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Improving local transit

In our automobile culture, transit gets little respect, but it's a vital part of a healthy, sustainable city. In Northeast Ohio, cities haven't come close to realizing the promise of transit - especially at a time of rising gasoline costs when people need affordable transportation choices.

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In 2012, focus groups on transportation led by Natural Resources Defense Council, 70 ordinary Clevelanders across the political spectrum expressed frustration with being ‘stuck’ with one choice—of commute time or using anything but a car. Respondents included Republican women and Democratic men with no self-described bike advocates. Universally they said public transit, if it was convenient, would be a welcome addition to their community. They were ‘shocked’, NRDC said, when they found out that Ohio spends only 1% of its transportation budget on transit. They assumed the state invested at least 10-15% on transit.

Well-designed density leads to ‘vibrant’ communities and more ‘convenient’ transit—two ideas that score well here. The focus groups revealed words that produce positive and negative feelings.

  • “Vibrant” is good because it implies a safe place with a lot of activity.
  • "Transit-oriented development" was seen as too bureaucratic.
  • "Walkable" scored low since most assumed they lived in a place where they can walk.
  • When talking about transit, "safety" scored high. Safety translated to personal security.
  • “Freedom”—from cars and traffic—didn’t score high with the Cleveland groups, since they equate cars to freedom of movement.
  • “Oil dependence” was not compelling (perhaps, like "Climate Change," it hit too close or too far from to home).

These 'choice transit riders' would opt for a train, not a bus which many saw as "dirty" and the option of last resort.

More transit they see as a good investment, sometimes for the selfish reason of taking more traffic off the road.

Conclusions

Rising support for transit indicates a shift in attitude, and an opportunity to address the gap between state and local transportation investments and public interest in well-funded transit service in metropolitan regions like Northeast Ohio.

Action steps

The Ohio state legislature is in the midst of debating Governor Kasich's proposed $6.1 billion budget for transportation. Unfortunately, the budget is heavily tilted towards road funding, with a little more than 1 percent slated for public transportation. This is disappointing considering that roughly 9 percent of Ohio households have no vehicle, according to Census figures. Moreover, vehicle-miles-traveled is down in Ohio and across the country -- and this downward trend is likely to continue as our aging Baby Boomers drive less and fewer Millennials are even bothering to get a driver's license. Yet transit ridership continues to grow to the highest levels since 1957.

Fortunately, Ohioans for Transportation Choice, led by Policy Matters, testified at the Ohio House Transportation Subcommittee in February, 2013 that "Ohio needs a 21st century transportation system made up not only of roads and highways but also a complete network of affordable, accessible, and environmentally-friendly transportation options, including public transit, passenger and freight rail, streetcars, hybrid buses, electric vehicles, and walk-able, bike-able streets."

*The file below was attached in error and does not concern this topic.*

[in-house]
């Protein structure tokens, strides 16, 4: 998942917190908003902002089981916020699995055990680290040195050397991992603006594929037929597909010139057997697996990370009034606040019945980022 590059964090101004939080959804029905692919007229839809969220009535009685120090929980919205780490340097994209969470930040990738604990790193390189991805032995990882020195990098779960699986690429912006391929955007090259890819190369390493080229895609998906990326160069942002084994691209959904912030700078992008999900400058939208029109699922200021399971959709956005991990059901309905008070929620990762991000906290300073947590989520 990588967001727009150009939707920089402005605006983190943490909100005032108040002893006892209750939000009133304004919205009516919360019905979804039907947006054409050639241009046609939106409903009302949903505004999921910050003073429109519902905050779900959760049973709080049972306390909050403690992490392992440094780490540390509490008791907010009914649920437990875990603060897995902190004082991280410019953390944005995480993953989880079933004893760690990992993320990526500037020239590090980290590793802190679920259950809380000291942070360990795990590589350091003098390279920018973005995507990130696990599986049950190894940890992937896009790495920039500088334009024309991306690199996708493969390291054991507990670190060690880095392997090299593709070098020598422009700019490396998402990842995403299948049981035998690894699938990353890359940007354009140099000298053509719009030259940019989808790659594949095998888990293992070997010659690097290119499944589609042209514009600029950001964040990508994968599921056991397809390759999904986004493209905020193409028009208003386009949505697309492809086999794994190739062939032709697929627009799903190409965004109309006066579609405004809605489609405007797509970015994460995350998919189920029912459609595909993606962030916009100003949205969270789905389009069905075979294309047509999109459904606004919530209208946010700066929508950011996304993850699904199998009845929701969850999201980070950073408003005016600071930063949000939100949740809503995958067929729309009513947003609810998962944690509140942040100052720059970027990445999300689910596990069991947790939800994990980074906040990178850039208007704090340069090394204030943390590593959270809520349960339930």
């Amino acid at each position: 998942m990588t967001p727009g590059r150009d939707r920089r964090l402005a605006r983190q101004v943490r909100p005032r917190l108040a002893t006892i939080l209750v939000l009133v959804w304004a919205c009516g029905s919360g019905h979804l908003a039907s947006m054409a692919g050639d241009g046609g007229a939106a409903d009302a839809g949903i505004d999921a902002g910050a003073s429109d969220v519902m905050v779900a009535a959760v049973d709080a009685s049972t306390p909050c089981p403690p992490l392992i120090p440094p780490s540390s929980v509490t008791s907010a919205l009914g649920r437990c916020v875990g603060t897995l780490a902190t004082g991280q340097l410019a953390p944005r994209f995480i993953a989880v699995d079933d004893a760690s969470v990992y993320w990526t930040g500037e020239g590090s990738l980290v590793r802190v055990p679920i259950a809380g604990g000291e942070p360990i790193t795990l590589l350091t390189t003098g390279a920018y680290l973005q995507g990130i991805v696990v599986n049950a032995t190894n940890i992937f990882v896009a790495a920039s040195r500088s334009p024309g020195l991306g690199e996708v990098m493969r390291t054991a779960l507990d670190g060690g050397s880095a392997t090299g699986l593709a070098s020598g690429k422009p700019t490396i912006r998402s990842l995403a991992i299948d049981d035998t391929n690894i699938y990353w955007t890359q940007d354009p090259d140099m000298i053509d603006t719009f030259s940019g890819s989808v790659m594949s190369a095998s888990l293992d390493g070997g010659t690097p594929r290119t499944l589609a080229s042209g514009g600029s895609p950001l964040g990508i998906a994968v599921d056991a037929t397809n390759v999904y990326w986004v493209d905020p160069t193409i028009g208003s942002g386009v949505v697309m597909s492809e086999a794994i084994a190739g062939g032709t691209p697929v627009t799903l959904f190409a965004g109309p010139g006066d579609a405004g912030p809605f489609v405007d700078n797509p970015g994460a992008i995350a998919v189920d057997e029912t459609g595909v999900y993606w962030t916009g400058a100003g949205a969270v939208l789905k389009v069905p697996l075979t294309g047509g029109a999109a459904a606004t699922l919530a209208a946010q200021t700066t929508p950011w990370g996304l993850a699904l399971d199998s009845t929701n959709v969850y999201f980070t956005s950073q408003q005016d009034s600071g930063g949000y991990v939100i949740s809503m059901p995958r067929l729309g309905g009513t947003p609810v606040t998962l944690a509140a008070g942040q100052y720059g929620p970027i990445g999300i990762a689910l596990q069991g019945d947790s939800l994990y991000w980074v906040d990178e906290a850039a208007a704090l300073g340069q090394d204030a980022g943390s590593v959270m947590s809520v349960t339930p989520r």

The House committee members went on to "grill" ODOT about their low funding priority for transit even though Ohio's transit ridership is 12th in the nation, Gongwer News Service reported.

Here some talking points from Ohioans for Transportation Choice:

  • Transit is a job creator Transit creates roughly 20% more jobs, including more local and permanent jobs, than road building (Source: http://www.transact.org/library/decoder/jobs_decoder.pdf)
  • Reduce foreign and domestic oilOhioans send $20 billion out of state or 5% of the state gross domestic product on the purchase of (98%) imported fuel. More transportation choice reduces petroleum use and keeps more money in the state. That’s money that can be spent locally.
  • Fair allocation for transit and Complete Streets: In 2000, 8.6% of Ohioans were without cars. Today, 9% of Ohioans don’t have cars. The number of carless rises to 35% in Cleveland. $270 million would serve all of Ohioans who are carless. $75 million is only a fraction of the amount needed.
  • Between 2006 and 2010, only 1.16% of Ohio’s transportation budget went towards funding bike/ped projects, yet statewide nearly 2.3% of the population bike or walk to work (Source: 2012 Alliance for Biking and Walking Benchmarking Report).
  • A dedicated state funding source would help ensure those who bike and walk in our state get their fair share. It would help ensure our transportation system works for neighborhoods and communities as opposed to tearing them apart.
  • Transit helps Ohio manufacturers:
 Ohio has a large supply chain of manufacturers producing goods for transit. To see a profile of Transit manufacturing in Ohio.
  • Ohio lags behind other Midwestern states in supporting transit Natural Resources Defense Council ranks Ohio 47th in nation for commitment to transit (See last column of table). On a per capita basis, Ohio invests 94 cents per person as compared to our neighboring states of like population of: Michigan - $19.90 per capita on transit Illinois - $45.50 Pennsylvania - $96.98. The average of these three states ($45.22) is 48 times the Ohio per capita amount. AASHTO report - latest available information on transit funding by state.

Also, Ohio Department of Transportation is currently gathering public input for how the state invests in transportation, including transit and biking. Log on here to add your ideas.

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